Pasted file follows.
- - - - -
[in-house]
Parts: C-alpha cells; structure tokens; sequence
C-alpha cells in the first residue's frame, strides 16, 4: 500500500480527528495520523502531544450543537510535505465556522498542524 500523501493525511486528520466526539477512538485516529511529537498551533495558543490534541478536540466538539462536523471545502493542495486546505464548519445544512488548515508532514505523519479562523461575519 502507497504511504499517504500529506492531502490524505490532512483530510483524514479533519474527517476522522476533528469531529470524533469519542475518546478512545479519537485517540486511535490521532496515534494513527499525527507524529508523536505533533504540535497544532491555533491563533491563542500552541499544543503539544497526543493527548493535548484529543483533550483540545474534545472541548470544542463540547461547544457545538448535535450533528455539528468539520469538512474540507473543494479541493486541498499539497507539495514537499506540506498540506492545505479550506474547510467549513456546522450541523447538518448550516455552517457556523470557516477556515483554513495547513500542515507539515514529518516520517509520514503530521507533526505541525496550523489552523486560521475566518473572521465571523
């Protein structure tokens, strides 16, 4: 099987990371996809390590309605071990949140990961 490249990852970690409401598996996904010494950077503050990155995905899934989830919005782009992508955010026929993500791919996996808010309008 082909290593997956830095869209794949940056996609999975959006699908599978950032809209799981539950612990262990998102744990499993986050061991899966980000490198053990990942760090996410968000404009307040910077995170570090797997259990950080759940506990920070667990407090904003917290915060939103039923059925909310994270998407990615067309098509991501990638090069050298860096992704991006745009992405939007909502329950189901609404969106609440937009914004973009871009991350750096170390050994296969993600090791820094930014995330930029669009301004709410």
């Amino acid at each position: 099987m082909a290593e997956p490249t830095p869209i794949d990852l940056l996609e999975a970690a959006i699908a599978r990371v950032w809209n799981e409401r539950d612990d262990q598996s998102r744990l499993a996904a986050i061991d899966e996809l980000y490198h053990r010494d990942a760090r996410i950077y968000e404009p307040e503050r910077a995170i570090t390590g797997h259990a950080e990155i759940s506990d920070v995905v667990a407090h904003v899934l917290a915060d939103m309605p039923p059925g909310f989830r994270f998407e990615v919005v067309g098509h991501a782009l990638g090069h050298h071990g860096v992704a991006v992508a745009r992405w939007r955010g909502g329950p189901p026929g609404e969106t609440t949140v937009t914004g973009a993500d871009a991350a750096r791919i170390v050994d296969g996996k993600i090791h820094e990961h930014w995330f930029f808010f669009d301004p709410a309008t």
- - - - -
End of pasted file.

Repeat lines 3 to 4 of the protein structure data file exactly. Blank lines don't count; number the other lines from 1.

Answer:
C-alpha cells in the first residue's frame, strides 16, 4: 500500500480527528495520523502531544450543537510535505465556522498542524 500523501493525511486528520466526539477512538485516529511529537498551533495558543490534541478536540466538539462536523471545502493542495486546505464548519445544512488548515508532514505523519479562523461575519 502507497504511504499517504500529506492531502490524505490532512483530510483524514479533519474527517476522522476533528469531529470524533469519542475518546478512545479519537485517540486511535490521532496515534494513527499525527507524529508523536505533533504540535497544532491555533491563533491563542500552541499544543503539544497526543493527548493535548484529543483533550483540545474534545472541548470544542463540547461547544457545538448535535450533528455539528468539520469538512474540507473543494479541493486541498499539497507539495514537499506540506498540506492545505479550506474547510467549513456546522450541523447538518448550516455552517457556523470557516477556515483554513495547513500542515507539515514529518516520517509520514503530521507533526505541525496550523489552523486560521475566518473572521465571523
């Protein structure tokens, strides 16, 4: 099987990371996809390590309605071990949140990961 490249990852970690409401598996996904010494950077503050990155995905899934989830919005782009992508955010026929993500791919996996808010309008 082909290593997956830095869209794949940056996609999975959006699908599978950032809209799981539950612990262990998102744990499993986050061991899966980000490198053990990942760090996410968000404009307040910077995170570090797997259990950080759940506990920070667990407090904003917290915060939103039923059925909310994270998407990615067309098509991501990638090069050298860096992704991006745009992405939007909502329950189901609404969106609440937009914004973009871009991350750096170390050994296969993600090791820094930014995330930029669009301004709410």